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Franco-Nevada grows but still tied to Nevada

Pierre Lassonde, left, is chairman of the Franco-Nevada Corp. board and is co-founder of the first Franco-Nevada, based in Toronto. With him is David Harquail, chief executive officer of Franco-Nevada, which is roughly 11 years old in its new form. 

Franco-Nevada Corp. is worldwide, but the company still has royalties on gold produced at major mines in Nevada.

“Nevada is our middle name,” said Franco-Nevada CEO David Harquail, who described Nevada’s mining industry as “rock solid. It’s been the bedrock of the gold industry. You can make mines in Nevada you can’t anywhere else.”

He predicts Nevada will continue to be a preferred jurisdiction for the industry. Harquail pointed to Barrick Gold Corp.’s Goldrush and Fourmile projects and Newmont Mining Corp.’s operations as examples of why Nevada will still be a mining stronghold.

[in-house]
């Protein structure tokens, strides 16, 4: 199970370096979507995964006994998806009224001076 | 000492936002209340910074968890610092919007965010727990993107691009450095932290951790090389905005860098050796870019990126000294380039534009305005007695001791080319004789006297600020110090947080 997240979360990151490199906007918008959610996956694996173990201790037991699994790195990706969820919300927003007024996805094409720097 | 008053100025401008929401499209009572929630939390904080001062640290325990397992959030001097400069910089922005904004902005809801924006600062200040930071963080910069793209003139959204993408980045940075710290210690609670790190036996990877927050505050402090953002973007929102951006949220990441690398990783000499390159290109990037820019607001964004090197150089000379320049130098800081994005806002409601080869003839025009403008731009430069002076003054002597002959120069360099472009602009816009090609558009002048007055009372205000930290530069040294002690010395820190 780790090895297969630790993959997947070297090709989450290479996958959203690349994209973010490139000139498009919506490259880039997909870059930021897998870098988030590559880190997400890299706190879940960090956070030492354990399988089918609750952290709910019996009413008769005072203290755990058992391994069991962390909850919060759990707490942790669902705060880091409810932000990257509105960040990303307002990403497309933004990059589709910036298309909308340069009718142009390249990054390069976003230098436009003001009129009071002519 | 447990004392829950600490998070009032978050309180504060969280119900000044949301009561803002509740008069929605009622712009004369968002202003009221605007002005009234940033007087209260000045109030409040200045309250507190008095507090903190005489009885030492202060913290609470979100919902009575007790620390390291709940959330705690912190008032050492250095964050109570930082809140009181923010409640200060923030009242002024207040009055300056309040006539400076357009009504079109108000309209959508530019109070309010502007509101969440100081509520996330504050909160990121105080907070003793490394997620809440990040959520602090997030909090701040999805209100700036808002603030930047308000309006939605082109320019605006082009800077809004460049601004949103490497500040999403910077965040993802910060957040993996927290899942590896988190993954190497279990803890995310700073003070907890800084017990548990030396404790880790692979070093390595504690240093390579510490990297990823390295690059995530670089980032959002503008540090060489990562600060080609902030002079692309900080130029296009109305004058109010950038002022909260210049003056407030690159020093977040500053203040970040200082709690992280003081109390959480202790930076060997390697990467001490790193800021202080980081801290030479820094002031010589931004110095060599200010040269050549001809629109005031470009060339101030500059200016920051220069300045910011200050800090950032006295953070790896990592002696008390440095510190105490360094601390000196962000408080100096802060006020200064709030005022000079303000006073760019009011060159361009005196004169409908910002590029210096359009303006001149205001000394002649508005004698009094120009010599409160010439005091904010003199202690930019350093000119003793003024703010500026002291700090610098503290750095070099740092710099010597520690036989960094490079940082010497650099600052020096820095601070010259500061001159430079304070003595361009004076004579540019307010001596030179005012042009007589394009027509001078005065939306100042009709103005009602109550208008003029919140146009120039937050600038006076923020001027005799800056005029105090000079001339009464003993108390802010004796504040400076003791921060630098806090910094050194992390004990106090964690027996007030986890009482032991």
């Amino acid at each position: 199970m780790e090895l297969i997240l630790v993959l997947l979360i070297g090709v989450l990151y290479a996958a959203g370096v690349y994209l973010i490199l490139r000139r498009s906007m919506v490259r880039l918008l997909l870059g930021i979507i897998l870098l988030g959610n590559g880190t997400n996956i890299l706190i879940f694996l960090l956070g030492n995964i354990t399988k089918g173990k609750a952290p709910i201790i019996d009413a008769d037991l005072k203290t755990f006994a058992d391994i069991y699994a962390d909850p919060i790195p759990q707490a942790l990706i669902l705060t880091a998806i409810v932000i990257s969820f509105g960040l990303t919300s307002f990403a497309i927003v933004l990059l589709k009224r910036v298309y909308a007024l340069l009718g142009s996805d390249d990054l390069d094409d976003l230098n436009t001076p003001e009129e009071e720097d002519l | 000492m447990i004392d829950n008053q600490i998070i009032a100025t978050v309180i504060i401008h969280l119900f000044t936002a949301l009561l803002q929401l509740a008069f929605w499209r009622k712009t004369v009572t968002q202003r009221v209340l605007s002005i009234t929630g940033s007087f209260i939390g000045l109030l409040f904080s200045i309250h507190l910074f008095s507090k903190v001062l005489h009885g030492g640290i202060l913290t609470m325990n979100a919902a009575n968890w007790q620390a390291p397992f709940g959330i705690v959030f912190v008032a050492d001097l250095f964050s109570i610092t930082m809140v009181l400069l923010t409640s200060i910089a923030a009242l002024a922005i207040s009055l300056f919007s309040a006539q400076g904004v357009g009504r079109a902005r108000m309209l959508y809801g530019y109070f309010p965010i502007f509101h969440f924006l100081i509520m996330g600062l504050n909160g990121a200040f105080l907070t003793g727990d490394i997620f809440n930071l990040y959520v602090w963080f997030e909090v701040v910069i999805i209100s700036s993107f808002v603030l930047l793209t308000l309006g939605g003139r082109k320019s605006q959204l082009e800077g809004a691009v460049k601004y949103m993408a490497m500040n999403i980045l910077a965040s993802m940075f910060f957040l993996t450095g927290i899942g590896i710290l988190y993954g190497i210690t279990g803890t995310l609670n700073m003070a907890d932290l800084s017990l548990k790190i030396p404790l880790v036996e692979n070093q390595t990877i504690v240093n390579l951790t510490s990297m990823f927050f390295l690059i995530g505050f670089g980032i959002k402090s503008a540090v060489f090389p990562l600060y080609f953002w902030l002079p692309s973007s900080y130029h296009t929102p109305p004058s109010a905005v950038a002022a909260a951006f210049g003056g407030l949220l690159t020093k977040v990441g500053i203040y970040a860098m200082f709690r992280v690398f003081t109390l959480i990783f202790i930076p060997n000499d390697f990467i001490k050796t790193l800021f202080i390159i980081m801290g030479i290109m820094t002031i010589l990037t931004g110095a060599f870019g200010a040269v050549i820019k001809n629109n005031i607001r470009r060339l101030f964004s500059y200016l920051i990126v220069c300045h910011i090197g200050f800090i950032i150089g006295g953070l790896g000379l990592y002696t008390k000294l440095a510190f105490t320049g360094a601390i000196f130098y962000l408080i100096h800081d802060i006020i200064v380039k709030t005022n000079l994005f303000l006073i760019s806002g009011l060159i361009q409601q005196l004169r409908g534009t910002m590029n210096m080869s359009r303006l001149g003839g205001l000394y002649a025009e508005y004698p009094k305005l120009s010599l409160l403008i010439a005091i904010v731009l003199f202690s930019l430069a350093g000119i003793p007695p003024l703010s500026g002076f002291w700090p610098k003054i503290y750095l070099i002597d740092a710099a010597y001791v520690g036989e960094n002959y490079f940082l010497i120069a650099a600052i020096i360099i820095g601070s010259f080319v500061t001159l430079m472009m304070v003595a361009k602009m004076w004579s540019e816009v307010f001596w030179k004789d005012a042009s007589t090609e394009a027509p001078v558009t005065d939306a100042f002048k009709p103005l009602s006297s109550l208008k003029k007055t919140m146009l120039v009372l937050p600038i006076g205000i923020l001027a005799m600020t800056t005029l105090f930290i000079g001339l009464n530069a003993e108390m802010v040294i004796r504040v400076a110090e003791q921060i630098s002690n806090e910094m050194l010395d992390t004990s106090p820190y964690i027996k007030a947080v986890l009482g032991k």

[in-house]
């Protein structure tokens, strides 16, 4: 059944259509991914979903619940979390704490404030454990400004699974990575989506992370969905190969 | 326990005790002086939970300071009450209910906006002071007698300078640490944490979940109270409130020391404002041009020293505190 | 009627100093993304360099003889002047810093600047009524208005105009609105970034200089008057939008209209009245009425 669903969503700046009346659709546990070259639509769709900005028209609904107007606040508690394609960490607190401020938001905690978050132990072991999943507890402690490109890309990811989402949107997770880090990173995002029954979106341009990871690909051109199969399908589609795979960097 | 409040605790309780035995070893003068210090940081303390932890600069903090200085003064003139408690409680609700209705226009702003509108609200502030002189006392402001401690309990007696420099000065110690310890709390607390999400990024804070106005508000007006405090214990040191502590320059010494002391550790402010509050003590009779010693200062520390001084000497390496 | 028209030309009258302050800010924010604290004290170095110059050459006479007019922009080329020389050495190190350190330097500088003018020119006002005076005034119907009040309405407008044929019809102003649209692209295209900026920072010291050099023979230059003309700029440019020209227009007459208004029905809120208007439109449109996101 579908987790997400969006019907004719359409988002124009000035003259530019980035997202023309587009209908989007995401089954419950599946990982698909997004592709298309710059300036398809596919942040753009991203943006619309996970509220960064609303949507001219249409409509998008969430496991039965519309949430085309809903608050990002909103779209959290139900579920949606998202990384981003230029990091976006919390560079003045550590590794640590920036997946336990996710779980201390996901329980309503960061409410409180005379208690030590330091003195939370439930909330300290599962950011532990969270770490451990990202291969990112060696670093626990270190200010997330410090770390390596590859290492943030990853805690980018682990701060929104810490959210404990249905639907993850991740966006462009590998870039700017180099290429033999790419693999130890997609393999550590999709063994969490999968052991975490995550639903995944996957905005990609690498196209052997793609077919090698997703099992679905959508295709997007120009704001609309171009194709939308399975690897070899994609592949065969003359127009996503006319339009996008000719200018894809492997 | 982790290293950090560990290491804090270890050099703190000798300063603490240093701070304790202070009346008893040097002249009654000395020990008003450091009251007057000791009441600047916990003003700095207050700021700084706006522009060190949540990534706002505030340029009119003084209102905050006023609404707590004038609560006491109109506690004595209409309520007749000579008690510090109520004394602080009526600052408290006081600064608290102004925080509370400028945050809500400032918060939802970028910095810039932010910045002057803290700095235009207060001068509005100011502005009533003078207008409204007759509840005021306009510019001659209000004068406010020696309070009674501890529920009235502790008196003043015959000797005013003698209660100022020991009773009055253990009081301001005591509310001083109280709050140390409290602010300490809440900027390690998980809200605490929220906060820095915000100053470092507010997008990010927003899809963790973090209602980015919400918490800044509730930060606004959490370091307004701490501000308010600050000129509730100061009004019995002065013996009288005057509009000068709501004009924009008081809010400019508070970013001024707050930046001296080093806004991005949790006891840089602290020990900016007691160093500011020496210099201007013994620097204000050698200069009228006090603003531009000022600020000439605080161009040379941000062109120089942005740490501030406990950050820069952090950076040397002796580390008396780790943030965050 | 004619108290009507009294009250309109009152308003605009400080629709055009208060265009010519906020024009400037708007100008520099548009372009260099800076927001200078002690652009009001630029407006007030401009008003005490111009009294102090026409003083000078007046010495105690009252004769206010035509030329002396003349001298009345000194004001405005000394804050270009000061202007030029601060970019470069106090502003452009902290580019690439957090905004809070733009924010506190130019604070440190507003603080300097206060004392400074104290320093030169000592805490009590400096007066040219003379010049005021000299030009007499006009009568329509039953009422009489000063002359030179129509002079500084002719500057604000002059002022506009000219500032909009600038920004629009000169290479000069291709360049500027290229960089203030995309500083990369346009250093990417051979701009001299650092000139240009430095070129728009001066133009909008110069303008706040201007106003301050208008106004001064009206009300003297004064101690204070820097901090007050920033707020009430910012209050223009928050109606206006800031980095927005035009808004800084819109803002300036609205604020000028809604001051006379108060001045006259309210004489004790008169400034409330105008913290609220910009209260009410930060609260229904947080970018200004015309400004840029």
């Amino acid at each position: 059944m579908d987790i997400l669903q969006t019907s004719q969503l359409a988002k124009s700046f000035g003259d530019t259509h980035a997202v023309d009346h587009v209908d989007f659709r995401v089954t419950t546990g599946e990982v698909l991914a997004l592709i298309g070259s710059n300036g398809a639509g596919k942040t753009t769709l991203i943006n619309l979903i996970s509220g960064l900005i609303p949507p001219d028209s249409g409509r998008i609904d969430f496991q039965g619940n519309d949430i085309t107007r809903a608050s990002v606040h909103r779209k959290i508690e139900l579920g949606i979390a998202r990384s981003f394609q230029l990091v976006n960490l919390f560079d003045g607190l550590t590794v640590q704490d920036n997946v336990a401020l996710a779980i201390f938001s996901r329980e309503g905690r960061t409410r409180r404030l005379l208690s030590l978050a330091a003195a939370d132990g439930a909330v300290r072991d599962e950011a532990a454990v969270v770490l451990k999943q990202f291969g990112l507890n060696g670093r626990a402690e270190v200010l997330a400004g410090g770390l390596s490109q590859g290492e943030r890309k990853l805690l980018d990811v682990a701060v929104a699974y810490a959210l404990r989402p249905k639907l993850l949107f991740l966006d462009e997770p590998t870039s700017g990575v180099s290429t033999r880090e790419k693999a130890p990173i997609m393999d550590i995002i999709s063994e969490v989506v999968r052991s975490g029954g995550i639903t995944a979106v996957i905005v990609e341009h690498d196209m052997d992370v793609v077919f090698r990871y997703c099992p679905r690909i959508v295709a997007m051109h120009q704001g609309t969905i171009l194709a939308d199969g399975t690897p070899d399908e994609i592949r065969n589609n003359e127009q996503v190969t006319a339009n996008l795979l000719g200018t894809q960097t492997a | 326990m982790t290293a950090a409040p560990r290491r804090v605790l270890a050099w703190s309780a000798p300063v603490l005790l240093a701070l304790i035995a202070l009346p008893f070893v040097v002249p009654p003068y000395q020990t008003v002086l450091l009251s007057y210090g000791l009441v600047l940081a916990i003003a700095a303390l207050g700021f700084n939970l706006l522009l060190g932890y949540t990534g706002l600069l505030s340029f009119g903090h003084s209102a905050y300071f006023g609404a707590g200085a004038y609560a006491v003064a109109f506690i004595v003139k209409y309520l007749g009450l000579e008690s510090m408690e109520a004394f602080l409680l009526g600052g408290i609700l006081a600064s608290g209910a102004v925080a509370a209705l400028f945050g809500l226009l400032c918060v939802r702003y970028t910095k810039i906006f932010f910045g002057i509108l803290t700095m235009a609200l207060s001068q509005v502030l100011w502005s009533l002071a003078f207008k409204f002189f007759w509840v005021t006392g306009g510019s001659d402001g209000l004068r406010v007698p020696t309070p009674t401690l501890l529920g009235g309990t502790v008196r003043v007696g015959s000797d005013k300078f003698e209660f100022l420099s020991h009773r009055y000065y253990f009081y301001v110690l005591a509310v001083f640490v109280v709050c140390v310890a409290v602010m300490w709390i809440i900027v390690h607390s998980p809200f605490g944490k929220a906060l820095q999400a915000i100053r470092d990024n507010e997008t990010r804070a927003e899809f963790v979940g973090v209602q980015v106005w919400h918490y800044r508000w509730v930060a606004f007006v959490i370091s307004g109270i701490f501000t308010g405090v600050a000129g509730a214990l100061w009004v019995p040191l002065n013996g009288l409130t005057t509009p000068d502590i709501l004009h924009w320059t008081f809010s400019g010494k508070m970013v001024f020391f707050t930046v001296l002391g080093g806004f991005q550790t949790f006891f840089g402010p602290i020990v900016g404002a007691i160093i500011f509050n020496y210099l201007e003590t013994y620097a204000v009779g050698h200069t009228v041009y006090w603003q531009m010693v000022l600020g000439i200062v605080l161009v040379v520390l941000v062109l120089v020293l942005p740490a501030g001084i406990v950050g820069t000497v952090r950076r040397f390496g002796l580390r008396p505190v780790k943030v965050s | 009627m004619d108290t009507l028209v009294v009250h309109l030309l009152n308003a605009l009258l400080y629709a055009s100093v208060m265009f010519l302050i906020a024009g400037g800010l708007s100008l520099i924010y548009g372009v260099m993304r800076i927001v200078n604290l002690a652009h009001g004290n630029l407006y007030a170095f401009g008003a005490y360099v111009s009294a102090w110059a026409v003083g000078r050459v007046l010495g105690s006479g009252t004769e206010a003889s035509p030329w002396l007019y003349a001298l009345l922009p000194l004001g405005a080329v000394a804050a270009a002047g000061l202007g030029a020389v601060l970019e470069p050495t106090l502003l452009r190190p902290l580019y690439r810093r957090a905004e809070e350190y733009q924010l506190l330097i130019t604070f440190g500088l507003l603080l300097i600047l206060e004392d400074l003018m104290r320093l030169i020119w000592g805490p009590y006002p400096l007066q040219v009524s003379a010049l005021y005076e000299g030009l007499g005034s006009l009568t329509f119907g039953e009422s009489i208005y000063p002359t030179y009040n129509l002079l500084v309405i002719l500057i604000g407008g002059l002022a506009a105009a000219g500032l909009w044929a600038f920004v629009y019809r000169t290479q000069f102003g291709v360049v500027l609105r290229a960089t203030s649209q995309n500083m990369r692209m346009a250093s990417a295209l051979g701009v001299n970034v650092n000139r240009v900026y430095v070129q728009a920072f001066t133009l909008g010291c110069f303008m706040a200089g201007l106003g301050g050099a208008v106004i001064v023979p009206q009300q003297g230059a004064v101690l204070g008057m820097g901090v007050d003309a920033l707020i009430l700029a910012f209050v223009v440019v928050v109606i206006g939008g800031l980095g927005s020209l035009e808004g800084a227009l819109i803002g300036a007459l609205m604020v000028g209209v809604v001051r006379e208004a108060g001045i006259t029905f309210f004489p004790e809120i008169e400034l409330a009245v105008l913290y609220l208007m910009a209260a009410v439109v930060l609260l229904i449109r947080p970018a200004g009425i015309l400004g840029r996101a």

Franco-Nevada doesn’t have royalties or assets tied with Barrick’s latest projects, but the company does have a royalty on the South Arturo Mine Barrick operates near the Goldstrike Mine north of Carlin. Barrick is 60 percent owner of South Arturo, and Premier Gold Mines Ltd. owns 40 percent.

The Phase I open pit project and the El Nino underground project at South Arturo are slated to begin production in the second half of 2019.

“We’re very excited about that,” Harquail said in a phone interview.

According to Franco-Nevada’s third-quarter earnings report, additional work is planned at South Arturo to assess the potential of new opportunities that could include a Phase 3 pit and processing of heap leach material from all the pits.

Franco-Nevada’s interests in Nevada also include Barrick’s Goldstrike Mine, Newmont’s Gold Quarry Mine, Kinross Gold Corp.’s Bald Mountain Mine, SSR Mining’s Marigold Mine at Valmy and the Midas, Hollister and Fire Creek underground mines Hecla Mining Co. acquired from Klondex Mines Ltd. in July.